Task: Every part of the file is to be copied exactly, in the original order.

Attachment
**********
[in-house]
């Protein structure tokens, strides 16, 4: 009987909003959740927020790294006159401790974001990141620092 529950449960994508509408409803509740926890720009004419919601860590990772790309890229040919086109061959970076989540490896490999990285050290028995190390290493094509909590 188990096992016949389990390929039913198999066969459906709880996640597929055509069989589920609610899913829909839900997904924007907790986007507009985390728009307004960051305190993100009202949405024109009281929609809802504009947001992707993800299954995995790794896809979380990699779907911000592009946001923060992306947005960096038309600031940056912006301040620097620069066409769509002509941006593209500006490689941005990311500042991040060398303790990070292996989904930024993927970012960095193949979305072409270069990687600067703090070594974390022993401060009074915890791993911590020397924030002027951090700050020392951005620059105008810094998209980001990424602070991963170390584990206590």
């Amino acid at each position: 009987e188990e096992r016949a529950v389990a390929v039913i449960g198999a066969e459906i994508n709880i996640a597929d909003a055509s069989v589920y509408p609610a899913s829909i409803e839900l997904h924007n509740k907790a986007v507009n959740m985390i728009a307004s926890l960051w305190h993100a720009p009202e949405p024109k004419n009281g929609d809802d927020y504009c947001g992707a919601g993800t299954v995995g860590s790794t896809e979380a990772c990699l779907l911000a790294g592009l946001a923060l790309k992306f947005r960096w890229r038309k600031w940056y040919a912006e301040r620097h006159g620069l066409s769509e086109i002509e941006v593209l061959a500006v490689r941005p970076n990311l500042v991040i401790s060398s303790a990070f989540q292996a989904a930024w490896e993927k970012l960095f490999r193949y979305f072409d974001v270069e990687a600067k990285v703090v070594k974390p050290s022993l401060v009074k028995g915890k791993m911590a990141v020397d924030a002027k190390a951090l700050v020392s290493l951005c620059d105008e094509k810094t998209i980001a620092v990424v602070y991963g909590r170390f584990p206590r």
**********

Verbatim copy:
[in-house]
């Protein structure tokens, strides 16, 4: 009987909003959740927020790294006159401790974001990141620092 529950449960994508509408409803509740926890720009004419919601860590990772790309890229040919086109061959970076989540490896490999990285050290028995190390290493094509909590 188990096992016949389990390929039913198999066969459906709880996640597929055509069989589920609610899913829909839900997904924007907790986007507009985390728009307004960051305190993100009202949405024109009281929609809802504009947001992707993800299954995995790794896809979380990699779907911000592009946001923060992306947005960096038309600031940056912006301040620097620069066409769509002509941006593209500006490689941005990311500042991040060398303790990070292996989904930024993927970012960095193949979305072409270069990687600067703090070594974390022993401060009074915890791993911590020397924030002027951090700050020392951005620059105008810094998209980001990424602070991963170390584990206590």
């Amino acid at each position: 009987e188990e096992r016949a529950v389990a390929v039913i449960g198999a066969e459906i994508n709880i996640a597929d909003a055509s069989v589920y509408p609610a899913s829909i409803e839900l997904h924007n509740k907790a986007v507009n959740m985390i728009a307004s926890l960051w305190h993100a720009p009202e949405p024109k004419n009281g929609d809802d927020y504009c947001g992707a919601g993800t299954v995995g860590s790794t896809e979380a990772c990699l779907l911000a790294g592009l946001a923060l790309k992306f947005r960096w890229r038309k600031w940056y040919a912006e301040r620097h006159g620069l066409s769509e086109i002509e941006v593209l061959a500006v490689r941005p970076n990311l500042v991040i401790s060398s303790a990070f989540q292996a989904a930024w490896e993927k970012l960095f490999r193949y979305f072409d974001v270069e990687a600067k990285v703090v070594k974390p050290s022993l401060v009074k028995g915890k791993m911590a990141v020397d924030a002027k190390a951090l700050v020392s290493l951005c620059d105008e094509k810094t998209i980001a620092v990424v602070y991963g909590r170390f584990p206590r």